Send to

Choose Destination
J Reprod Dev. 2013;59(1):78-84. Epub 2012 Nov 15.

Ascorbic acid improves the developmental competence of porcine oocytes after parthenogenetic activation and somatic cell nuclear transplantation.

Author information

Department of Animal Science, National Chung Hsing University, Taichung 402, Taiwan, ROC.


In this study, a dose-response assessment was performed to understand the relation between supplementation of media with L-ascorbic acid or vitamin C and porcine oocyte maturation and the in vitro development of parthenotes (PA) and handmade cloned (HMC) embryos. Various concentrations (0, 25, 50 and 100 μg/ml) of vitamin C supplemented in in vitro maturation (IVM) and culture (IVC) media were tested. None of these vitamin C additions affected nuclear maturation of oocytes, yet supplementation at 50 μg/ml led to significantly increased intracellular glutathione (GSH) levels and reduced reactive oxygen species (ROS). When cultured in IVM- and/or IVC-supplemented media, the group supplemented with 50 μg/ml of vitamin C showed improved cleavage rates, blastocyst rates and total cell numbers per blastocyst (P<0.05) compared with other groups (control, 25 μg/ml and 100 μg/ml). In contrast, supplementation with 50 μg/ml vitamin C decreased (P<0.05) the apoptosis index as compared with the groups supplemented with 100 μg/ml. In addition, even with a lower blastocyst rate to start with (37.6 vs. 50.3%, P<0.05), supplementation of HMC embryos with vitamin C ameliorated their blastocyst quality to the extent of PA embryos as indicated by their total cell numbers (61.2 vs. 59.1). Taken together, an optimized concentration of vitamin C supplementation in the medium not only improves blastocyst rates and total cell numbers but also reduces apoptotic indices, whereas overdosages compromise various aspects of the development of parthenotes and cloned porcine embryos.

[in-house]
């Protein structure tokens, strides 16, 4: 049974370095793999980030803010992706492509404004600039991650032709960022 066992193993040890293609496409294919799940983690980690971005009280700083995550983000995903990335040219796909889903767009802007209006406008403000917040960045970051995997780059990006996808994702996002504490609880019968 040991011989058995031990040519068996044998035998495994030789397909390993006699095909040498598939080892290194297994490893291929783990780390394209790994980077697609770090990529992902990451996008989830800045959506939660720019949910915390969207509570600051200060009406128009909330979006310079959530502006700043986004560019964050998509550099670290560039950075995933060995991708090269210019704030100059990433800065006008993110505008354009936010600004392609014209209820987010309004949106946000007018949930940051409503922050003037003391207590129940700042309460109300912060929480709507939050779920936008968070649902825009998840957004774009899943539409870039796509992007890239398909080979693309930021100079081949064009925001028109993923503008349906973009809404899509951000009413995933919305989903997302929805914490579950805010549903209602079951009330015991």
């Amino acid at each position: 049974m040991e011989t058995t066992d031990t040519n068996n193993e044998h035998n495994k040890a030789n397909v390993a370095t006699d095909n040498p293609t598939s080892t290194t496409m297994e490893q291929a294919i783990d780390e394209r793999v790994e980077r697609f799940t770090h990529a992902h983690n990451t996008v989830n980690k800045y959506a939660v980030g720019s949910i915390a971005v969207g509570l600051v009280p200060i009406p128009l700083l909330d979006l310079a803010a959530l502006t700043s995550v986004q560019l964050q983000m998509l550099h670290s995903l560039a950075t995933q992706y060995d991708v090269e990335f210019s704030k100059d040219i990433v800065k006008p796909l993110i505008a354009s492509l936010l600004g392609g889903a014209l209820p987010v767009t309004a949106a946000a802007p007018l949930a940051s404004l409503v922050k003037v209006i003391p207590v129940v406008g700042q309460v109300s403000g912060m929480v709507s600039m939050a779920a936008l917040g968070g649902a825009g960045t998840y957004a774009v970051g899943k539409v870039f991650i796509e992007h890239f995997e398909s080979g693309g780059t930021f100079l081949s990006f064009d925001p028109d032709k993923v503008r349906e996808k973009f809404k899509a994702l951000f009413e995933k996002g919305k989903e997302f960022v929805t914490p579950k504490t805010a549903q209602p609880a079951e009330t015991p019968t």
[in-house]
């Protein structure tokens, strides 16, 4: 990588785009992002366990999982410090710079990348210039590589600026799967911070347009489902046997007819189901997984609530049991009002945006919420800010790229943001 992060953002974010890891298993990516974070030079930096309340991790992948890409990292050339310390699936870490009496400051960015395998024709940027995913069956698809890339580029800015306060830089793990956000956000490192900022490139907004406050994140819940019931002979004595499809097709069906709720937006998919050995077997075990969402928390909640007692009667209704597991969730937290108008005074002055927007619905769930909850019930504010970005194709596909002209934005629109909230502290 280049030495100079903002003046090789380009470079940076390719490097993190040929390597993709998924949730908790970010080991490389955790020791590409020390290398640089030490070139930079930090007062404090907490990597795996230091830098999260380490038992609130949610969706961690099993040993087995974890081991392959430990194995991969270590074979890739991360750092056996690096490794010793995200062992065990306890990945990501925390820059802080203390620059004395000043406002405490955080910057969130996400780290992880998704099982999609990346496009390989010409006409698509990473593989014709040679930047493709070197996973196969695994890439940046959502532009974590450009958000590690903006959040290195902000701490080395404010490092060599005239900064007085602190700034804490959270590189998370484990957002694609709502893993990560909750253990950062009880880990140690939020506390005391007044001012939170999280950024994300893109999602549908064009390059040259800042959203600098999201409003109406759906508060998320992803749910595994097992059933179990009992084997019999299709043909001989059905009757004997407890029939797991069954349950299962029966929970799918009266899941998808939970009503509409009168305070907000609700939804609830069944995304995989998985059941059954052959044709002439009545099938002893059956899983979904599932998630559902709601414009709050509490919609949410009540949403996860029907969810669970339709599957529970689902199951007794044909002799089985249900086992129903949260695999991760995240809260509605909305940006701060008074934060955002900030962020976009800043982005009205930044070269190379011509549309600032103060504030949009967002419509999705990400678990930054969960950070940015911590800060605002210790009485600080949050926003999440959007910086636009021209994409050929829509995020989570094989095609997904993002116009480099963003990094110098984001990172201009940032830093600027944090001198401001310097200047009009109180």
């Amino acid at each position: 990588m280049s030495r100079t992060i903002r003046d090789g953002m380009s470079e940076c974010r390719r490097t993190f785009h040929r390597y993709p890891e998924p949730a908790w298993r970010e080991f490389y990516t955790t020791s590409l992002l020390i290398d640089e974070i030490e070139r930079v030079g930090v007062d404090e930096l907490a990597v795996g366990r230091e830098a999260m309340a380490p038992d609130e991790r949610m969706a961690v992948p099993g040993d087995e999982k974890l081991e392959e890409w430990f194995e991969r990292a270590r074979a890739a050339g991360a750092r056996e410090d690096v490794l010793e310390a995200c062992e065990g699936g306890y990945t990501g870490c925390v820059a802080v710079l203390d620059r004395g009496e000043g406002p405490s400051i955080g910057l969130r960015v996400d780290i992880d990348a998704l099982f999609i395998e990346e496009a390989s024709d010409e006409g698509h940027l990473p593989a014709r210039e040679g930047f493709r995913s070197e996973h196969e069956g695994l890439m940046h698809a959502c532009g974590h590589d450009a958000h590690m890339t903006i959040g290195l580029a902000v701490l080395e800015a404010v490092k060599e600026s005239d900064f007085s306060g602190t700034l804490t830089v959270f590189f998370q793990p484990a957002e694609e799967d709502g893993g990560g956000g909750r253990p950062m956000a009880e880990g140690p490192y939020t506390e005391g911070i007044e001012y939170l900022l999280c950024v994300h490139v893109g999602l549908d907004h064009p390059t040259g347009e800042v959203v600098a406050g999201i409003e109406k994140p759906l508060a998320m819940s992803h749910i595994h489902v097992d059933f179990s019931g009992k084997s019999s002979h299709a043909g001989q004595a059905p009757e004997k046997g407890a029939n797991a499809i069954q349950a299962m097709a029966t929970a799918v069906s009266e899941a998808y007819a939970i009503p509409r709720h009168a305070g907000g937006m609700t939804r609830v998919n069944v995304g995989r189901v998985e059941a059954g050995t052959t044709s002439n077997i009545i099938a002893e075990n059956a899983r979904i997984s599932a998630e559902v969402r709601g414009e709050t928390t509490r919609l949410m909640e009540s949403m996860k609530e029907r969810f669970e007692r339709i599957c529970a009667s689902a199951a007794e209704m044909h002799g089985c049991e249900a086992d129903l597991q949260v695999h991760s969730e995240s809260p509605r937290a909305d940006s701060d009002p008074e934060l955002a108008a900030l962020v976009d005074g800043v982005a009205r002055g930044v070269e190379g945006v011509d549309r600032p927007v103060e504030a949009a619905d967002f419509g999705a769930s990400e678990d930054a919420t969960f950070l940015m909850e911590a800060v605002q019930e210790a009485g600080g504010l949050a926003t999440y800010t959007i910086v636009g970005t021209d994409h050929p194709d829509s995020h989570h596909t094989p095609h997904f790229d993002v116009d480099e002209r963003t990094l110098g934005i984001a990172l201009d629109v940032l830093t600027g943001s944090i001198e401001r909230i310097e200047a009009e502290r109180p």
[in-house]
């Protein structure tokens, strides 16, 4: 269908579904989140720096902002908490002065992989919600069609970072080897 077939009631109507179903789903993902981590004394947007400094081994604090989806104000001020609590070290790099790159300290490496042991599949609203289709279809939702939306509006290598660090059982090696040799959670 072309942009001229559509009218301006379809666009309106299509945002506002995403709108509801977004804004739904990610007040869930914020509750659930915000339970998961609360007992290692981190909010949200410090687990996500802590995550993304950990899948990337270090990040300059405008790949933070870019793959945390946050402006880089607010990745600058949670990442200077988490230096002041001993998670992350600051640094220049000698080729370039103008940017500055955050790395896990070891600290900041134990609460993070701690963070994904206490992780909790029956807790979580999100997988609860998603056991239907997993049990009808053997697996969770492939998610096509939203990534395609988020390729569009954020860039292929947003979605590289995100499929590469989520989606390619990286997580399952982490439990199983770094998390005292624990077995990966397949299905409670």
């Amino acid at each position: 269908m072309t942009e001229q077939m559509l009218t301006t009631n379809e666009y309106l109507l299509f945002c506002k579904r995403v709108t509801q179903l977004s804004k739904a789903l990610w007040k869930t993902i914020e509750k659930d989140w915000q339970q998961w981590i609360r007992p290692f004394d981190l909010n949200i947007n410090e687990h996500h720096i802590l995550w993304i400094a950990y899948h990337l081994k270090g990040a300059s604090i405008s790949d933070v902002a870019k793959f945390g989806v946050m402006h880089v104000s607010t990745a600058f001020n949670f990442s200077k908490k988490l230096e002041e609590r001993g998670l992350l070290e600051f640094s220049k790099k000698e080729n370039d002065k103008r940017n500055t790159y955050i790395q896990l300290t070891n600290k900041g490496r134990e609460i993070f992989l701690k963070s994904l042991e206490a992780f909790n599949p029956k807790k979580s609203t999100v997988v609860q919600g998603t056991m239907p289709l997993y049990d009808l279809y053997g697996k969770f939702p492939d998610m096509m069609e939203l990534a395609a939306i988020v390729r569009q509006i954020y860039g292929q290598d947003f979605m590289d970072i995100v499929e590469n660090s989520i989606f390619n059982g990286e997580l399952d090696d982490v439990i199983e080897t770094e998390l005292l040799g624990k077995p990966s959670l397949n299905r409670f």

[Indexed for MEDLINE]
Free PMC Article

Supplemental Content

Full text links

Icon for J-STAGE, Japan Science and Technology Information Aggregator, Electronic Icon for PubMed Central
Loading ...
Support Center